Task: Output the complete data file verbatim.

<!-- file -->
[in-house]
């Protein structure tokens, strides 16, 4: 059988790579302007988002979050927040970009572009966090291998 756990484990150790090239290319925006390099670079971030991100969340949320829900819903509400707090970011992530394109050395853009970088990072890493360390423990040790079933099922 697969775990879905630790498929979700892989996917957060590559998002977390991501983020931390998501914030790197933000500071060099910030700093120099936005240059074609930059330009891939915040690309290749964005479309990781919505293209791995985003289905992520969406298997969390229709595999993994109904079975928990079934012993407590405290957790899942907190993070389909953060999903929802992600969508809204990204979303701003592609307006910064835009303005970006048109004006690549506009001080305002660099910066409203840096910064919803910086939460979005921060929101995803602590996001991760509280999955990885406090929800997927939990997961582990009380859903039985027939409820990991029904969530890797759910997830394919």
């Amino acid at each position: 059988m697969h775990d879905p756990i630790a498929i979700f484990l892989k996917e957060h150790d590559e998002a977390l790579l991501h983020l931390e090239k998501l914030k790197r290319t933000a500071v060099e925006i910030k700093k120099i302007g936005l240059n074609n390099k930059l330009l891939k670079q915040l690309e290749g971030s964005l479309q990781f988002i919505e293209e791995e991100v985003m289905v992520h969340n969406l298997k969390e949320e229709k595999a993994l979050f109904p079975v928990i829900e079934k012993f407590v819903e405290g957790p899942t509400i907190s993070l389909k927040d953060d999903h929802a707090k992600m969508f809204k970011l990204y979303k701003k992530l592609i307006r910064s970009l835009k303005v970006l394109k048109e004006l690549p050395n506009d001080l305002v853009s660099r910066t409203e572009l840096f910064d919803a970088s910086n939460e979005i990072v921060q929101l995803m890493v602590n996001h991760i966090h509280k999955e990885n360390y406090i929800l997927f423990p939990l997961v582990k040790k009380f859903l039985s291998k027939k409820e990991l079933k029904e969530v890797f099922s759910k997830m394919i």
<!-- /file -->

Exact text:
[in-house]
């Protein structure tokens, strides 16, 4: 059988790579302007988002979050927040970009572009966090291998 756990484990150790090239290319925006390099670079971030991100969340949320829900819903509400707090970011992530394109050395853009970088990072890493360390423990040790079933099922 697969775990879905630790498929979700892989996917957060590559998002977390991501983020931390998501914030790197933000500071060099910030700093120099936005240059074609930059330009891939915040690309290749964005479309990781919505293209791995985003289905992520969406298997969390229709595999993994109904079975928990079934012993407590405290957790899942907190993070389909953060999903929802992600969508809204990204979303701003592609307006910064835009303005970006048109004006690549506009001080305002660099910066409203840096910064919803910086939460979005921060929101995803602590996001991760509280999955990885406090929800997927939990997961582990009380859903039985027939409820990991029904969530890797759910997830394919």
């Amino acid at each position: 059988m697969h775990d879905p756990i630790a498929i979700f484990l892989k996917e957060h150790d590559e998002a977390l790579l991501h983020l931390e090239k998501l914030k790197r290319t933000a500071v060099e925006i910030k700093k120099i302007g936005l240059n074609n390099k930059l330009l891939k670079q915040l690309e290749g971030s964005l479309q990781f988002i919505e293209e791995e991100v985003m289905v992520h969340n969406l298997k969390e949320e229709k595999a993994l979050f109904p079975v928990i829900e079934k012993f407590v819903e405290g957790p899942t509400i907190s993070l389909k927040d953060d999903h929802a707090k992600m969508f809204k970011l990204y979303k701003k992530l592609i307006r910064s970009l835009k303005v970006l394109k048109e004006l690549p050395n506009d001080l305002v853009s660099r910066t409203e572009l840096f910064d919803a970088s910086n939460e979005i990072v921060q929101l995803m890493v602590n996001h991760i966090h509280k999955e990885n360390y406090i929800l997927f423990p939990l997961v582990k040790k009380f859903l039985s291998k027939k409820e990991l079933k029904e969530v890797f099922s759910k997830m394919i």